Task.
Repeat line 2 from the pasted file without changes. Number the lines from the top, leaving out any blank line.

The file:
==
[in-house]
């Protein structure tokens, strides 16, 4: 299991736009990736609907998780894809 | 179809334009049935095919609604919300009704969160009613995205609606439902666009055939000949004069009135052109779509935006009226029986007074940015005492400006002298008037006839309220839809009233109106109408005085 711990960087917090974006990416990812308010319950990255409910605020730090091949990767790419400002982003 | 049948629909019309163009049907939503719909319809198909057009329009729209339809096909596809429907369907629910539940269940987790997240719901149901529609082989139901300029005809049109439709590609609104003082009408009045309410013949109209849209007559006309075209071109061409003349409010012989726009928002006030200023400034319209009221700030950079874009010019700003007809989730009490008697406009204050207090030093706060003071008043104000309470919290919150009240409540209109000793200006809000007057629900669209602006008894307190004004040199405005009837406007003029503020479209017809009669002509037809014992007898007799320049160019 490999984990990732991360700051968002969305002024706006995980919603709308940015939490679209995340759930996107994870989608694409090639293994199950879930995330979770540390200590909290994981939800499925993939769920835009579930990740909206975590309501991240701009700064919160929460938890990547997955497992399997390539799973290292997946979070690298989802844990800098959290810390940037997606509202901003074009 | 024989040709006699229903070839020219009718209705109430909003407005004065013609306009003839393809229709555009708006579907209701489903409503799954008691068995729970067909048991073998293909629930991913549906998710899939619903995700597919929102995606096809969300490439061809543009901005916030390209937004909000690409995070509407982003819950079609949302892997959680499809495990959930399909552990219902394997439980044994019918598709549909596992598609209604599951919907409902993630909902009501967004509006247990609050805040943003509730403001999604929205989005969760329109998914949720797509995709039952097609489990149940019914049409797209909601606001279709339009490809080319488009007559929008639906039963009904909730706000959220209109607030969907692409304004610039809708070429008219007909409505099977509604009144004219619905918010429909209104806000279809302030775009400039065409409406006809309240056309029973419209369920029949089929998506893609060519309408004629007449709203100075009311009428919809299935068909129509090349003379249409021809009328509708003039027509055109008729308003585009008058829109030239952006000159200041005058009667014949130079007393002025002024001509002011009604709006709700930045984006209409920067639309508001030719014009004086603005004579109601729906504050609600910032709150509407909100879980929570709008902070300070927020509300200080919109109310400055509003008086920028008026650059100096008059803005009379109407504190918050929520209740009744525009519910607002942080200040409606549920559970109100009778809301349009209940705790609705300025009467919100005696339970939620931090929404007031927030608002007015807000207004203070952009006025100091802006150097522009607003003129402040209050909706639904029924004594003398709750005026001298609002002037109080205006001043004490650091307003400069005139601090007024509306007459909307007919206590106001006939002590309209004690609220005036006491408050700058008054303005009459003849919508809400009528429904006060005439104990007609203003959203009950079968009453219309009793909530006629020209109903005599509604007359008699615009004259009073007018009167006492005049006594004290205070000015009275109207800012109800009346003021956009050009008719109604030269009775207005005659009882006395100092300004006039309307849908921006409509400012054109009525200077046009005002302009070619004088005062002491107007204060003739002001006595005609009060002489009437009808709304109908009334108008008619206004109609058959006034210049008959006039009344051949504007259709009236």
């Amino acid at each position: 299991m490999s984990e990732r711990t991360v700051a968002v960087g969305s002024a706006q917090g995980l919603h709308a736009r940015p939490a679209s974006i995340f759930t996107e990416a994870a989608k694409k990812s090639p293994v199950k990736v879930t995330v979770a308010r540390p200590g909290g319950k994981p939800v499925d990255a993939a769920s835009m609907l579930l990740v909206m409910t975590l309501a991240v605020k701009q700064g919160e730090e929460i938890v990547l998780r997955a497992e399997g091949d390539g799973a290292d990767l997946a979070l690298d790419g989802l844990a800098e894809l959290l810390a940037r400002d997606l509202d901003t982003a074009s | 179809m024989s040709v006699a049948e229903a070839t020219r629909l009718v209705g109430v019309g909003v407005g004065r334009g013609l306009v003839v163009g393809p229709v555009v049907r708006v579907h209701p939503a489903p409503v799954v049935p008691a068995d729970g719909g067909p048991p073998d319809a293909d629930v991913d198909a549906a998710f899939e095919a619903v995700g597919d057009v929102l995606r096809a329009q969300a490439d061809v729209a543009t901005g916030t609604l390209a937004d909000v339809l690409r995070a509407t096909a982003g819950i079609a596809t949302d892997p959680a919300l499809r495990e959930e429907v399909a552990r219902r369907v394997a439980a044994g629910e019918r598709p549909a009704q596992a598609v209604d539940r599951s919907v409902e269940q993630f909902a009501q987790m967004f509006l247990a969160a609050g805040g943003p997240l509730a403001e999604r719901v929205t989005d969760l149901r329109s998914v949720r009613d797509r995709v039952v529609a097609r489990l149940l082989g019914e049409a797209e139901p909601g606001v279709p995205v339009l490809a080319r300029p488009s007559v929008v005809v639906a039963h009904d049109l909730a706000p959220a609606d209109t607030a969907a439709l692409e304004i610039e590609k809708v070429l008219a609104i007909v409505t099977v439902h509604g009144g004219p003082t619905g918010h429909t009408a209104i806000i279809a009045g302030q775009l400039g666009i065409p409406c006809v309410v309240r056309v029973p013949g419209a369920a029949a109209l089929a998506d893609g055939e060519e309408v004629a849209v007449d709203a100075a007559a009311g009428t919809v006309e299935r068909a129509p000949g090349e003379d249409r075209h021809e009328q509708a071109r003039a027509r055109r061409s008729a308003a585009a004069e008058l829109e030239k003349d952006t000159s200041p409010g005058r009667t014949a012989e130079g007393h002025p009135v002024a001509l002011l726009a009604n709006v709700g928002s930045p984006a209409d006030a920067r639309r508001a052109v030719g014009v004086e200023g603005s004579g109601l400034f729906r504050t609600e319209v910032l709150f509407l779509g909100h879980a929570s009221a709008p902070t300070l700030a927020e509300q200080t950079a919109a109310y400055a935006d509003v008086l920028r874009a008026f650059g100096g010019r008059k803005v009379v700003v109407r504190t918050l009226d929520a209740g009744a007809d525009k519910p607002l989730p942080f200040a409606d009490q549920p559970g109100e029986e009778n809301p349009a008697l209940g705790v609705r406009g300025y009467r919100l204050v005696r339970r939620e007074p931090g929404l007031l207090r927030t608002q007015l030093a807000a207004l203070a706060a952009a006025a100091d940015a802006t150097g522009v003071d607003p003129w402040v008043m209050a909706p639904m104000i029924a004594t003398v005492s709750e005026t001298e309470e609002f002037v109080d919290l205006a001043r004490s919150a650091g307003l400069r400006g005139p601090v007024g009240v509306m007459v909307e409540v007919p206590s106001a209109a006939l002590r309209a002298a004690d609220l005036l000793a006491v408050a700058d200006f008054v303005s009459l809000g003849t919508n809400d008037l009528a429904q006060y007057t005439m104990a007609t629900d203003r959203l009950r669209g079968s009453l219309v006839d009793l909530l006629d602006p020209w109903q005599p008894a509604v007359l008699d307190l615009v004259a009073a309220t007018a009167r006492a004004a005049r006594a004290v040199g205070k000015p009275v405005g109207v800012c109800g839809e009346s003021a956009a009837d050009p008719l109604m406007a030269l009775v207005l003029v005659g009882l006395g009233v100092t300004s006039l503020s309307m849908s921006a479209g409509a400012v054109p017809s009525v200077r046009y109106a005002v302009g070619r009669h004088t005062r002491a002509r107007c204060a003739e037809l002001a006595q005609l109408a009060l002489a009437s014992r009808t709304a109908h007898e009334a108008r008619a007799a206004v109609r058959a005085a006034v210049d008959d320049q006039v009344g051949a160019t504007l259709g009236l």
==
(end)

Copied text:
């Protein structure tokens, strides 16, 4: 299991736009990736609907998780894809 | 179809334009049935095919609604919300009704969160009613995205609606439902666009055939000949004069009135052109779509935006009226029986007074940015005492400006002298008037006839309220839809009233109106109408005085 711990960087917090974006990416990812308010319950990255409910605020730090091949990767790419400002982003 | 049948629909019309163009049907939503719909319809198909057009329009729209339809096909596809429907369907629910539940269940987790997240719901149901529609082989139901300029005809049109439709590609609104003082009408009045309410013949109209849209007559006309075209071109061409003349409010012989726009928002006030200023400034319209009221700030950079874009010019700003007809989730009490008697406009204050207090030093706060003071008043104000309470919290919150009240409540209109000793200006809000007057629900669209602006008894307190004004040199405005009837406007003029503020479209017809009669002509037809014992007898007799320049160019 490999984990990732991360700051968002969305002024706006995980919603709308940015939490679209995340759930996107994870989608694409090639293994199950879930995330979770540390200590909290994981939800499925993939769920835009579930990740909206975590309501991240701009700064919160929460938890990547997955497992399997390539799973290292997946979070690298989802844990800098959290810390940037997606509202901003074009 | 024989040709006699229903070839020219009718209705109430909003407005004065013609306009003839393809229709555009708006579907209701489903409503799954008691068995729970067909048991073998293909629930991913549906998710899939619903995700597919929102995606096809969300490439061809543009901005916030390209937004909000690409995070509407982003819950079609949302892997959680499809495990959930399909552990219902394997439980044994019918598709549909596992598609209604599951919907409902993630909902009501967004509006247990609050805040943003509730403001999604929205989005969760329109998914949720797509995709039952097609489990149940019914049409797209909601606001279709339009490809080319488009007559929008639906039963009904909730706000959220209109607030969907692409304004610039809708070429008219007909409505099977509604009144004219619905918010429909209104806000279809302030775009400039065409409406006809309240056309029973419209369920029949089929998506893609060519309408004629007449709203100075009311009428919809299935068909129509090349003379249409021809009328509708003039027509055109008729308003585009008058829109030239952006000159200041005058009667014949130079007393002025002024001509002011009604709006709700930045984006209409920067639309508001030719014009004086603005004579109601729906504050609600910032709150509407909100879980929570709008902070300070927020509300200080919109109310400055509003008086920028008026650059100096008059803005009379109407504190918050929520209740009744525009519910607002942080200040409606549920559970109100009778809301349009209940705790609705300025009467919100005696339970939620931090929404007031927030608002007015807000207004203070952009006025100091802006150097522009607003003129402040209050909706639904029924004594003398709750005026001298609002002037109080205006001043004490650091307003400069005139601090007024509306007459909307007919206590106001006939002590309209004690609220005036006491408050700058008054303005009459003849919508809400009528429904006060005439104990007609203003959203009950079968009453219309009793909530006629020209109903005599509604007359008699615009004259009073007018009167006492005049006594004290205070000015009275109207800012109800009346003021956009050009008719109604030269009775207005005659009882006395100092300004006039309307849908921006409509400012054109009525200077046009005002302009070619004088005062002491107007204060003739002001006595005609009060002489009437009808709304109908009334108008008619206004109609058959006034210049008959006039009344051949504007259709009236």